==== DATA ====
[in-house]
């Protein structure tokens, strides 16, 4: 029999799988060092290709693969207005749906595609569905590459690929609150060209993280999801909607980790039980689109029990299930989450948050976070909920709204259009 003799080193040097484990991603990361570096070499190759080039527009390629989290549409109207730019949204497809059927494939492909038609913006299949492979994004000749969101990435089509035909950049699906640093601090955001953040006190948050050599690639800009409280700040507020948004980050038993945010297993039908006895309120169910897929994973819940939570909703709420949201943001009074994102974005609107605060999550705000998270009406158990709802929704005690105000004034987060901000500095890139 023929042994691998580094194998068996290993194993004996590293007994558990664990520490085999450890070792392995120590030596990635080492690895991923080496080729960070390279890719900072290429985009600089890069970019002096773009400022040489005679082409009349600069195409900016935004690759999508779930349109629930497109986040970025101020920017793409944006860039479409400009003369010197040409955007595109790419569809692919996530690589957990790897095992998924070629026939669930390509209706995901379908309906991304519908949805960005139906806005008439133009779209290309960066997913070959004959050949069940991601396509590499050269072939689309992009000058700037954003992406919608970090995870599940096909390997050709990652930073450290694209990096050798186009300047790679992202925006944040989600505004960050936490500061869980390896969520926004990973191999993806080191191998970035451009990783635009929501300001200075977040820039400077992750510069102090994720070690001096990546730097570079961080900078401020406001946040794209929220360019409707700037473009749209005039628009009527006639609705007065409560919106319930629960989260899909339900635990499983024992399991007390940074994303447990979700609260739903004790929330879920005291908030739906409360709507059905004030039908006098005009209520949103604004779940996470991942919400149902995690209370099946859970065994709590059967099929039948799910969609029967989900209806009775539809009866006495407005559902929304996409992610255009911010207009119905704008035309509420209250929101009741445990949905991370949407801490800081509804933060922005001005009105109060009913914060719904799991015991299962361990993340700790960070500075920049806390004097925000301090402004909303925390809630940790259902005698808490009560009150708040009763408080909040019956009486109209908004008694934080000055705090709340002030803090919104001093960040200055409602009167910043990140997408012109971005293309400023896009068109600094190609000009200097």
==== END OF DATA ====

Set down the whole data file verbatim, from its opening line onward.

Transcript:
[in-house]
């Protein structure tokens, strides 16, 4: 029999799988060092290709693969207005749906595609569905590459690929609150060209993280999801909607980790039980689109029990299930989450948050976070909920709204259009 003799080193040097484990991603990361570096070499190759080039527009390629989290549409109207730019949204497809059927494939492909038609913006299949492979994004000749969101990435089509035909950049699906640093601090955001953040006190948050050599690639800009409280700040507020948004980050038993945010297993039908006895309120169910897929994973819940939570909703709420949201943001009074994102974005609107605060999550705000998270009406158990709802929704005690105000004034987060901000500095890139 023929042994691998580094194998068996290993194993004996590293007994558990664990520490085999450890070792392995120590030596990635080492690895991923080496080729960070390279890719900072290429985009600089890069970019002096773009400022040489005679082409009349600069195409900016935004690759999508779930349109629930497109986040970025101020920017793409944006860039479409400009003369010197040409955007595109790419569809692919996530690589957990790897095992998924070629026939669930390509209706995901379908309906991304519908949805960005139906806005008439133009779209290309960066997913070959004959050949069940991601396509590499050269072939689309992009000058700037954003992406919608970090995870599940096909390997050709990652930073450290694209990096050798186009300047790679992202925006944040989600505004960050936490500061869980390896969520926004990973191999993806080191191998970035451009990783635009929501300001200075977040820039400077992750510069102090994720070690001096990546730097570079961080900078401020406001946040794209929220360019409707700037473009749209005039628009009527006639609705007065409560919106319930629960989260899909339900635990499983024992399991007390940074994303447990979700609260739903004790929330879920005291908030739906409360709507059905004030039908006098005009209520949103604004779940996470991942919400149902995690209370099946859970065994709590059967099929039948799910969609029967989900209806009775539809009866006495407005559902929304996409992610255009911010207009119905704008035309509420209250929101009741445990949905991370949407801490800081509804933060922005001005009105109060009913914060719904799991015991299962361990993340700790960070500075920049806390004097925000301090402004909303925390809630940790259902005698808490009560009150708040009763408080909040019956009486109209908004008694934080000055705090709340002030803090919104001093960040200055409602009167910043990140997408012109971005293309400023896009068109600094190609000009200097």